Shock and outrage has been expressed at the use of pepper spray by a Member of Parliament inside the Lok Sabha on Thursday. Indian Express reports that senior politicians have used expressions like ‘big blot on our parliamentary democracy’, shame, disgraceful, unbelievable, and ‘insult to democracy’. An editorial in The Hindu comments that “nothing can be as shameful and disgraceful”, and further states that “Another member has been accused of brandishing a knife, but he has denied it, claiming what he was holding was a microphone, probably one wrenched from its fixture.”
I fail to understand how anybody could be even mildly surprised by this incident. What happened is nothing new. It is only slightly worse than what we’ve been seeing over the last few years in legislatures and outside.
Frankly, the politicians are all shedding crocodile tears. The Congress party is outraged because their own MPs have dared to openly challenge the party leadership. The BJP and other non-Congress parties are delighted to see the acute discomfort of the Congress leadership.
If any MP belonging to any party had done the same things while confronting his political opponents, his party leadership would either have justified his actions, or would have criticised him feebly in public but rewarded him suitably at a later date. In any case, no action would have been taken against him.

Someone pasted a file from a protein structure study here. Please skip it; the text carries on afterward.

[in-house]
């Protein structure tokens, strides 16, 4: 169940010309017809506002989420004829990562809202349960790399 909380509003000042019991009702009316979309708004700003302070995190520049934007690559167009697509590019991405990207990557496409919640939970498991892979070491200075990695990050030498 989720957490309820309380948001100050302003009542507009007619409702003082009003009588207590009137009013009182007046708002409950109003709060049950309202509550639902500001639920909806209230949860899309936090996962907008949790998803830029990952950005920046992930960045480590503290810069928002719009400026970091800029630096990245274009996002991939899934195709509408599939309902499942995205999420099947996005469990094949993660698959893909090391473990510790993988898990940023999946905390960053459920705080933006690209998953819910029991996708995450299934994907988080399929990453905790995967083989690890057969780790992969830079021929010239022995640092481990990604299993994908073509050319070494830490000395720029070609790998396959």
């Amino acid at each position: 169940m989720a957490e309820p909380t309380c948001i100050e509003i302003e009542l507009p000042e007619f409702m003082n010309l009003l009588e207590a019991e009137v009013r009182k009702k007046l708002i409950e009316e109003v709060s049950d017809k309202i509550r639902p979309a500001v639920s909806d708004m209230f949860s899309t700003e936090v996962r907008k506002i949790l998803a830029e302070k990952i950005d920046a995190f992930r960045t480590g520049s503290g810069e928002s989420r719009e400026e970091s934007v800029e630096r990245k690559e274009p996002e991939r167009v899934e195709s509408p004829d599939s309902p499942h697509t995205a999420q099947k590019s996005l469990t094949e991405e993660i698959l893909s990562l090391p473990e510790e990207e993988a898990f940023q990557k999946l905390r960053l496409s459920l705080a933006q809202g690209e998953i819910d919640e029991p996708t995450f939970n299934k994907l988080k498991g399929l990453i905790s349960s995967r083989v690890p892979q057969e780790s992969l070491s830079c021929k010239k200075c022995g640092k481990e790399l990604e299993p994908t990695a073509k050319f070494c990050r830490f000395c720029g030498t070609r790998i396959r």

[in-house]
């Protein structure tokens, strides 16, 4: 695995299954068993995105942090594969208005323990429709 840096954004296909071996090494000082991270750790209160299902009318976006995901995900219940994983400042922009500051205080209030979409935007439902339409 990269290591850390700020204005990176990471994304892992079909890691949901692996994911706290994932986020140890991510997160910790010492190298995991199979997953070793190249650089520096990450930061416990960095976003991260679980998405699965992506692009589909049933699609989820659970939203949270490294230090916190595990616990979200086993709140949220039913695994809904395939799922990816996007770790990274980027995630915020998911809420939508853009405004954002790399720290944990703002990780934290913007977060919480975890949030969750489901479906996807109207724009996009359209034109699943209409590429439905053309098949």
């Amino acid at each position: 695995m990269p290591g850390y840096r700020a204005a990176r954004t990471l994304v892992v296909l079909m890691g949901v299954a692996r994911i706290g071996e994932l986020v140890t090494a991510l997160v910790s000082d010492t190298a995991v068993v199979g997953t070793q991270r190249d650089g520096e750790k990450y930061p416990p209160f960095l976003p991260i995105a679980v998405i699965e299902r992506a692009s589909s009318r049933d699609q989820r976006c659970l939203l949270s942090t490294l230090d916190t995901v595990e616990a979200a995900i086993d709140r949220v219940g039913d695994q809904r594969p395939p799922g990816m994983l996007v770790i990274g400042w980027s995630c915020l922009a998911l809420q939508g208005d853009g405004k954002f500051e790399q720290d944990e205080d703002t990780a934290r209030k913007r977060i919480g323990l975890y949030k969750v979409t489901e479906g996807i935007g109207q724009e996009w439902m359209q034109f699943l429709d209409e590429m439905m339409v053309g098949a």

In December 2012, Sanjay Nirupam made personal attacks on TV actress-turned-politician Smriti Irani during a debate on television. No action was taken against him by his party.
In July 2013, Union Minister Beni Prasad Verma had said that Mulayam Singh Yadav was “not even fit to sweep the Prime Minister’s residence.” No action was taken against him by his party.
On January 17, 2014, Mani Shankar Aiyar made a derogatory remark regarding Narendra Modi’s humble origins as the son of a tea stall owner. No action was taken against him by his party.
Not only did Somnath Bharti’s party not take any action against him for his midnight raid, his action was justified by them. The AAP’s supporters keep claiming, maybe rightly so, that the party has good intentions, but they must remember that the end does not justify the means.
If our political leaders are sincere about improving the behaviour of their party members, they must show zero tolerance towards such behaviour, irrespective of the seniority and/or grassroots level support enjoyed by the offending member.